To address this need, clinicians have adopted the use of Clinical Decision Support Systems (CDSSs) to augment clinical care and decision-making. These are platforms which aim to improve healthcare delivery by enhancing medical decisions with targeted clinical knowledge, patient information, and other health information. Various studies have shown CDSSs to be beneficial in selected settings such as patient safety and diagnosis [4], and to even increase adherence to clinical guidelines. In recent years, advancements in artificial intelligence have also seen its use expand to include oncologic therapy selection, with IBM's Watson for Oncology (WFO) being the most prominent and only platform in use to-date. In a 2018 study, WFO's ability to provide treatment advice for breast cancer was compared against recommendations from a multidisciplinary board, where it showed a high degree of concordance. Since then, several other studies have sought to examine WFO's ability to provide treatment recommendations for cancer such as ovarian, gastric, lung, cervical and colorectal cancers, with mixed results. In particular, both studies which examined the recommendations for gastric cancers showed a much lower concordance rate compared to other cancers.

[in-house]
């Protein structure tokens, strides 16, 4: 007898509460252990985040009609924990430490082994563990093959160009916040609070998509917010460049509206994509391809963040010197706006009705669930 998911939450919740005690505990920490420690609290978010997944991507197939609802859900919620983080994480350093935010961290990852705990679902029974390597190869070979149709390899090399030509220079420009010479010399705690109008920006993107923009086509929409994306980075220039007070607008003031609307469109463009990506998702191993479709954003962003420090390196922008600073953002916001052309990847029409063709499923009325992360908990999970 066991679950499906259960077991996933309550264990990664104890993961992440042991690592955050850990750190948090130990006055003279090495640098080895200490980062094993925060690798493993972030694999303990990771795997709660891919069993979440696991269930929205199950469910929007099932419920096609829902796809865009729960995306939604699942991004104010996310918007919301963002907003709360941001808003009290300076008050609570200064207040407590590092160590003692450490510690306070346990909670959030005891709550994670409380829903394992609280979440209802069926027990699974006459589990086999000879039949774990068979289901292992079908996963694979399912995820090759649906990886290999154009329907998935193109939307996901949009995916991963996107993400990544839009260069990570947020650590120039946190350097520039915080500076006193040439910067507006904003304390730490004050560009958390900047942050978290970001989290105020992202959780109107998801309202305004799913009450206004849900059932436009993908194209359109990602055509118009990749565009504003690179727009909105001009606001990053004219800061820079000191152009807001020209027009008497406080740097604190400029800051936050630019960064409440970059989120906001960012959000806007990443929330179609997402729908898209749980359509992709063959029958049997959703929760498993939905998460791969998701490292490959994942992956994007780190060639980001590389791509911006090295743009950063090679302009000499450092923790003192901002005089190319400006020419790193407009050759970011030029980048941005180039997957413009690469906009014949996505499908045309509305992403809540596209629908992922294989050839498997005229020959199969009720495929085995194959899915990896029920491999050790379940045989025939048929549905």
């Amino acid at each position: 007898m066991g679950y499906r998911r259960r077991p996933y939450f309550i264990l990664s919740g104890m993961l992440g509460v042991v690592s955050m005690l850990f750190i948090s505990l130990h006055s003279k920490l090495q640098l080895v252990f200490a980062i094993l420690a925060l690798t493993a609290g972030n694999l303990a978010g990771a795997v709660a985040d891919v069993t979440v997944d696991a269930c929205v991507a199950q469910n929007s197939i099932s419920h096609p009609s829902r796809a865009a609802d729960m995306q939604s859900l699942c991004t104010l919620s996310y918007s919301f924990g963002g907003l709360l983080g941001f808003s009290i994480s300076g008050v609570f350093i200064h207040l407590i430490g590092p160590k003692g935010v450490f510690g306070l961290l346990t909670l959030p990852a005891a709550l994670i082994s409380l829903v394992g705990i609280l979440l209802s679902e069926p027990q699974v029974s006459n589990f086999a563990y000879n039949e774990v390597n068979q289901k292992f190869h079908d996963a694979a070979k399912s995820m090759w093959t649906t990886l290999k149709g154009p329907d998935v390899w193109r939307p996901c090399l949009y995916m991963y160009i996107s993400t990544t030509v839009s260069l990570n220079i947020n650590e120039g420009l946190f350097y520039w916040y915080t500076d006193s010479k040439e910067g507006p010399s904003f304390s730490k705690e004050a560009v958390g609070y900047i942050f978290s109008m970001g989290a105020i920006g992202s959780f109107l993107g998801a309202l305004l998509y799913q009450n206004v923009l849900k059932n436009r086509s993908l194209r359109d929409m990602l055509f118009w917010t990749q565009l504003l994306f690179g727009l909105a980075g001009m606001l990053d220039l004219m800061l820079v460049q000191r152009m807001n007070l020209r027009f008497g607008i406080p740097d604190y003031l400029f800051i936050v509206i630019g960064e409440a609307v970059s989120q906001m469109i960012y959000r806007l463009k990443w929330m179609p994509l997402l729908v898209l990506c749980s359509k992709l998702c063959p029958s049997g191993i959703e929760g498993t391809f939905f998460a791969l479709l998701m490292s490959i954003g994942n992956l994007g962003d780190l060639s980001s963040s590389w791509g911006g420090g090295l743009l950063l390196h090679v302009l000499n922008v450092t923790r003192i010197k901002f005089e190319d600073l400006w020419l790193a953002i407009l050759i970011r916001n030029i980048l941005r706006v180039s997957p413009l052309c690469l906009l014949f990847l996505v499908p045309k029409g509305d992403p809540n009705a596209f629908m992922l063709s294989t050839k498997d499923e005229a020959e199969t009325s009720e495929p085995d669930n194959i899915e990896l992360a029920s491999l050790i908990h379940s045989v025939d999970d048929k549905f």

In view of the above, we sought to develop an alternative CDSS for oncologic therapy selection through partnership with Ping An Technology (Shenzhen, China), beginning with gastric and esophageal cancer. This would be done in a piecemeal fashion, with the prototype platform utilizing only international guidelines and high-quality published evidence from journals to arrive at case-specific treatment recommendations. This platform would then be evaluated retrospectively and prospectively by comparing its recommendations with that from the multidisciplinary tumor boards of several tertiary care institutions to determine the concordance rate.

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Study Type : Observational
Estimated Enrollment : 1000 participants
Observational Model: Case-Only
Time Perspective: Other
Official Title: Development of a Clinical Decision Support System With Artificial Intelligence for Cancer Care
Actual Study Start Date : August 20, 2020
Estimated Primary Completion Date : December 31, 2022
Estimated Study Completion Date : December 31, 2022

Resource links provided by the National Library of Medicine



Intervention Details:
  • Other: No intervention will be provided to the subject
    No intervention will be provided to the subject


Primary Outcome Measures :
  1. Concordance Rate [ Time Frame: 1 to 2 years ]
    Comparative agreement in recommendations between the two study groups, as measured by concordance rate


Secondary Outcome Measures :